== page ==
Frogman determined to stop the newt's slide into oblivion

Newts and humans- both freedivers, yet while one species’ population is forever on the up, the other is on the way down.

Frogman Challenge was set up to help stop the slide by harnessing competitive freediving to raise funds for the conservation of the Great Crested Newt, an endangered species protected across Europe. England is a particular stronghold for Great Crested Newts, which are in decline throughout their natural range, mainly due to habitat loss caused by agricultural intensification and development.

I do a lot of work with ‘cresties’ in my job as an Ecologist. I believe it will help to raise money for Froglife, a UK charity that supports amphibian conservation.

There is a nice link with the amphibious nature of our sport. Newts, like human freedivers, need both aquatic and terrestrial habitats to survive. I’m sure all of us wish we could absorb oxygen from water through our skins, as newts do when submerged ! As you can see from the photo, they look pretty impressive for something that you can haul out of a farmland pond.

You can find out more about them at www.froglife.org.uk.

As for me, last month I was sponsored by my employer, Atkins (a leading planning and design consultancy), to compete in the recent BIOS Open competition, held in Cyprus. In the competition I managed to achieve 111m dynamic and 5:04 static. Unfortunately, although I was hitting my target depths comfortably in training, an ear infection prevented me from achieving my inscribed depth of 55m on the competition day.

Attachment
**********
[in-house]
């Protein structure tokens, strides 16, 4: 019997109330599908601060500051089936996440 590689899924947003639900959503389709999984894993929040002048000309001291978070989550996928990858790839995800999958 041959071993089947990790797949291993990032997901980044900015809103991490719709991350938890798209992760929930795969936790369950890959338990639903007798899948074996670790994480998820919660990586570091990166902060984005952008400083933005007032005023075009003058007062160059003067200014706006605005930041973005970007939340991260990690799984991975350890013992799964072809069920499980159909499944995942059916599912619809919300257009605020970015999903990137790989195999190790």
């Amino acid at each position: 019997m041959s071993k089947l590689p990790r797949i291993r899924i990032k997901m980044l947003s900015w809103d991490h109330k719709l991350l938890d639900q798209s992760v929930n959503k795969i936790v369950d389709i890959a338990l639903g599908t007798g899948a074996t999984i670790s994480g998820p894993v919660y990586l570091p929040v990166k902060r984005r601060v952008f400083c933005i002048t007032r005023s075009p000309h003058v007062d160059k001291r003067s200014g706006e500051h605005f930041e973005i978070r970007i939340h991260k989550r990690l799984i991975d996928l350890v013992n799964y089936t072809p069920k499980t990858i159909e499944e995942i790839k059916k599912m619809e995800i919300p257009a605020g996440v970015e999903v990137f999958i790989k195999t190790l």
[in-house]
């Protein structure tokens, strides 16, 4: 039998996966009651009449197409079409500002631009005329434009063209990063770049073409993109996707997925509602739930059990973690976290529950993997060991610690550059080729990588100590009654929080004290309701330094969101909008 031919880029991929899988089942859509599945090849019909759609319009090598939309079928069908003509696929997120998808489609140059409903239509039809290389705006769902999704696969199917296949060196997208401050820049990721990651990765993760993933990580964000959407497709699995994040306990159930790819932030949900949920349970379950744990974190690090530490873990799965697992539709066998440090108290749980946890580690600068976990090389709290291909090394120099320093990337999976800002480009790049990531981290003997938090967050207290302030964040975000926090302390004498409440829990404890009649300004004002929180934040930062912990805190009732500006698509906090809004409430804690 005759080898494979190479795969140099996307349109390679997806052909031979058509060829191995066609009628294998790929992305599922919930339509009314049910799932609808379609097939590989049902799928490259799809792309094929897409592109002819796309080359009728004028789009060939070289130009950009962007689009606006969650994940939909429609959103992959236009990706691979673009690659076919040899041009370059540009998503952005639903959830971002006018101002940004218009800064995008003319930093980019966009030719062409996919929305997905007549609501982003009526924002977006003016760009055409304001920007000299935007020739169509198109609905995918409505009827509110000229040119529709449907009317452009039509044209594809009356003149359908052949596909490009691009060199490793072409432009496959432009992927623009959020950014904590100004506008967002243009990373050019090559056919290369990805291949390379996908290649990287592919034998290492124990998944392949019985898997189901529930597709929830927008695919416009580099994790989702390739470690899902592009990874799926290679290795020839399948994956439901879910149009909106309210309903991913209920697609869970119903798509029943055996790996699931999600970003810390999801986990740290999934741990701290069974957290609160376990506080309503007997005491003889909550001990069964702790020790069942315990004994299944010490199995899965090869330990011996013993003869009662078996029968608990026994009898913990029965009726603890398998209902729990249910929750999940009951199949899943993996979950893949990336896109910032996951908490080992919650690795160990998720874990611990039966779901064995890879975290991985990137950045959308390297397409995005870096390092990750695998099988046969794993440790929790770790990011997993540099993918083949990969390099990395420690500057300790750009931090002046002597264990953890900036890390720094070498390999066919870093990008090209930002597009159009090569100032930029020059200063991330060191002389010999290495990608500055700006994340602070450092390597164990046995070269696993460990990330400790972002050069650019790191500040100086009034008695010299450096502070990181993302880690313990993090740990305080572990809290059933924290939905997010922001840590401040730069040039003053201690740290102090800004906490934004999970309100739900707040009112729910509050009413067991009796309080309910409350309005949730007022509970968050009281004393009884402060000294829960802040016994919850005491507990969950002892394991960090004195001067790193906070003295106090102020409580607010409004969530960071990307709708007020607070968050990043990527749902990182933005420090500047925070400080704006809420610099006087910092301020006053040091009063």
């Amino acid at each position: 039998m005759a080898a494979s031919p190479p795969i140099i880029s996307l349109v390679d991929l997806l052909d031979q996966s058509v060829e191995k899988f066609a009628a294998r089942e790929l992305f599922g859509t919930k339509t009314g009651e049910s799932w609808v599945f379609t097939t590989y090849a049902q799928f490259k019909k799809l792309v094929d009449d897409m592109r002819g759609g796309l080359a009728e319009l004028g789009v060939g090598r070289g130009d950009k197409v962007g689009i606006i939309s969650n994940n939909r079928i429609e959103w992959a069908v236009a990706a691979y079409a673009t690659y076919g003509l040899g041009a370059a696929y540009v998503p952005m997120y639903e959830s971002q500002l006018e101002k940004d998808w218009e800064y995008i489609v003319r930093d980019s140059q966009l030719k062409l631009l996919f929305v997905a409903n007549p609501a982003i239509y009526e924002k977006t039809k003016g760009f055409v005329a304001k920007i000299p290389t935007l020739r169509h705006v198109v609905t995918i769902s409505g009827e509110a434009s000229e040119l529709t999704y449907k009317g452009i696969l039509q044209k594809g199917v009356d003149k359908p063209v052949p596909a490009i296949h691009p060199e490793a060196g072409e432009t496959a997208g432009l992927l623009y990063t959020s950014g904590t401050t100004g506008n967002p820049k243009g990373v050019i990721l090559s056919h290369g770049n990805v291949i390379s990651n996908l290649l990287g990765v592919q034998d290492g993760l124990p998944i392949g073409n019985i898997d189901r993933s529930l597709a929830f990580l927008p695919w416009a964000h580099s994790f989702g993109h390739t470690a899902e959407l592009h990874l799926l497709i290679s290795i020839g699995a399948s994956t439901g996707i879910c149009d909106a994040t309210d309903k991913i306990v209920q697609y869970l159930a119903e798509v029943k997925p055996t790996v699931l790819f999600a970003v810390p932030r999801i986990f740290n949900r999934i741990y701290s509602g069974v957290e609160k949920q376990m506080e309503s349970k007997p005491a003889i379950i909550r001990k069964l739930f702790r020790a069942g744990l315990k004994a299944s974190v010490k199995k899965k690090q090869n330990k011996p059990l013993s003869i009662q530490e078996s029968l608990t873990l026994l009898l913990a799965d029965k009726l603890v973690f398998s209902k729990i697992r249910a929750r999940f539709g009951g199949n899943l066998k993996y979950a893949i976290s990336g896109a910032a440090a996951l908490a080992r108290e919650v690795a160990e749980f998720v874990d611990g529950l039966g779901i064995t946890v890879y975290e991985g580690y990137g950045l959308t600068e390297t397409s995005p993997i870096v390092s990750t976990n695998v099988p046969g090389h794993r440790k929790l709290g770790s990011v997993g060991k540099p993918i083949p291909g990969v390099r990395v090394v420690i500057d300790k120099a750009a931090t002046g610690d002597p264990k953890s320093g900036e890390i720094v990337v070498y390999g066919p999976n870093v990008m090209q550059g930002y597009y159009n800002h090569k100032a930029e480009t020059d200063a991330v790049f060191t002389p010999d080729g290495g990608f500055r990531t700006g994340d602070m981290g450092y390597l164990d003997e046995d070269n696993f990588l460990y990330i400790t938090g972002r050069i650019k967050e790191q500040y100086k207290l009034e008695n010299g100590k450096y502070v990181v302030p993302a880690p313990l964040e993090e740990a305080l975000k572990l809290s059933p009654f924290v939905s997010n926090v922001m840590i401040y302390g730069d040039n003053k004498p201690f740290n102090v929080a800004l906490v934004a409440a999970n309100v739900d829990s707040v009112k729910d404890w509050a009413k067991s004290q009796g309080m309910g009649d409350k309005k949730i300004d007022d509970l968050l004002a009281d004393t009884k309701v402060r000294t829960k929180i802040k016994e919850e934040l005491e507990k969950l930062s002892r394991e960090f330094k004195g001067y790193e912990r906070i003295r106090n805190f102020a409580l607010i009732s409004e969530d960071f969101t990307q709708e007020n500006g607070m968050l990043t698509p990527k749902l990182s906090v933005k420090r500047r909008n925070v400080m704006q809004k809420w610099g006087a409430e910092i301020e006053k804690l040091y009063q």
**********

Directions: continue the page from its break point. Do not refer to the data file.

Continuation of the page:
Nevertheless, taking part was immensely rewarding and it was great to meet up with everybody again after taking a break from competitions last year. Like all the competitions I have been to, the atmosphere of warmth and friendship between fellow competitors is something that is special about freediving – and in this sense the event felt more like a celebration of our sport rather than a competition.

Whilst I’m still in the process of tying things up, collecting sponsorship money and typing press releases, I am already thinking about more ways to raise money for Froglife. Maybe I’ll organise a dynamic apnea competition or try and set a couple of new UK records – I’m not sure yet, but I’d be really grateful for the thoughts of Deeper Blue readers to help formulate ideas.

You can contact me via email at cheshire_ecology@lineone.net

Finally I’d especially like to thank all my colleagues at Atkins for their enthusiasm and fundraising, and, too, my companions in Cyprus, Emma Farrell and David Harries, for their moral support and sharing of the very best of times.